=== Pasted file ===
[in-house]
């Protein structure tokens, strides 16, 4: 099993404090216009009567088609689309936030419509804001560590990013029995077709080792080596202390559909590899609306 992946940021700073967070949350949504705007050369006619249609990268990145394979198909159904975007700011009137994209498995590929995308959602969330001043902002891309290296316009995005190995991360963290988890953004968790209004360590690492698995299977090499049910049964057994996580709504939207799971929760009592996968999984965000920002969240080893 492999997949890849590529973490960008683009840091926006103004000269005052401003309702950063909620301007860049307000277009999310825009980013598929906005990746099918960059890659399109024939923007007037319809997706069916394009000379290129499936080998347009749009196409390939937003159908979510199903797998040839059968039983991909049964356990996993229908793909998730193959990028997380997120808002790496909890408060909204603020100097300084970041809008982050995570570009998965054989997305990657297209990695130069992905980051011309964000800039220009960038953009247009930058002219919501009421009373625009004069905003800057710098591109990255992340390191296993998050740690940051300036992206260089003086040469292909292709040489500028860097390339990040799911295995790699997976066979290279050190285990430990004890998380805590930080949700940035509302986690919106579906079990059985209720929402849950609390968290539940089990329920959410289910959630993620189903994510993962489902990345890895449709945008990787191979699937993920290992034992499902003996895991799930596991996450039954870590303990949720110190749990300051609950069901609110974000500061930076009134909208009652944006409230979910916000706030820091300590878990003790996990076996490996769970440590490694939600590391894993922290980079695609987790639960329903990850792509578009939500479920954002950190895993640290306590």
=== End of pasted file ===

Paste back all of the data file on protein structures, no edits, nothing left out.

[in-house]
């Protein structure tokens, strides 16, 4: 099993404090216009009567088609689309936030419509804001560590990013029995077709080792080596202390559909590899609306 992946940021700073967070949350949504705007050369006619249609990268990145394979198909159904975007700011009137994209498995590929995308959602969330001043902002891309290296316009995005190995991360963290988890953004968790209004360590690492698995299977090499049910049964057994996580709504939207799971929760009592996968999984965000920002969240080893 492999997949890849590529973490960008683009840091926006103004000269005052401003309702950063909620301007860049307000277009999310825009980013598929906005990746099918960059890659399109024939923007007037319809997706069916394009000379290129499936080998347009749009196409390939937003159908979510199903797998040839059968039983991909049964356990996993229908793909998730193959990028997380997120808002790496909890408060909204603020100097300084970041809008982050995570570009998965054989997305990657297209990695130069992905980051011309964000800039220009960038953009247009930058002219919501009421009373625009004069905003800057710098591109990255992340390191296993998050740690940051300036992206260089003086040469292909292709040489500028860097390339990040799911295995790699997976066979290279050190285990430990004890998380805590930080949700940035509302986690919106579906079990059985209720929402849950609390968290539940089990329920959410289910959630993620189903994510993962489902990345890895449709945008990787191979699937993920290992034992499902003996895991799930596991996450039954870590303990949720110190749990300051609950069901609110974000500061930076009134909208009652944006409230979910916000706030820091300590878990003790996990076996490996769970440590490694939600590391894993922290980079695609987790639960329903990850792509578009939500479920954002950190895993640290306590």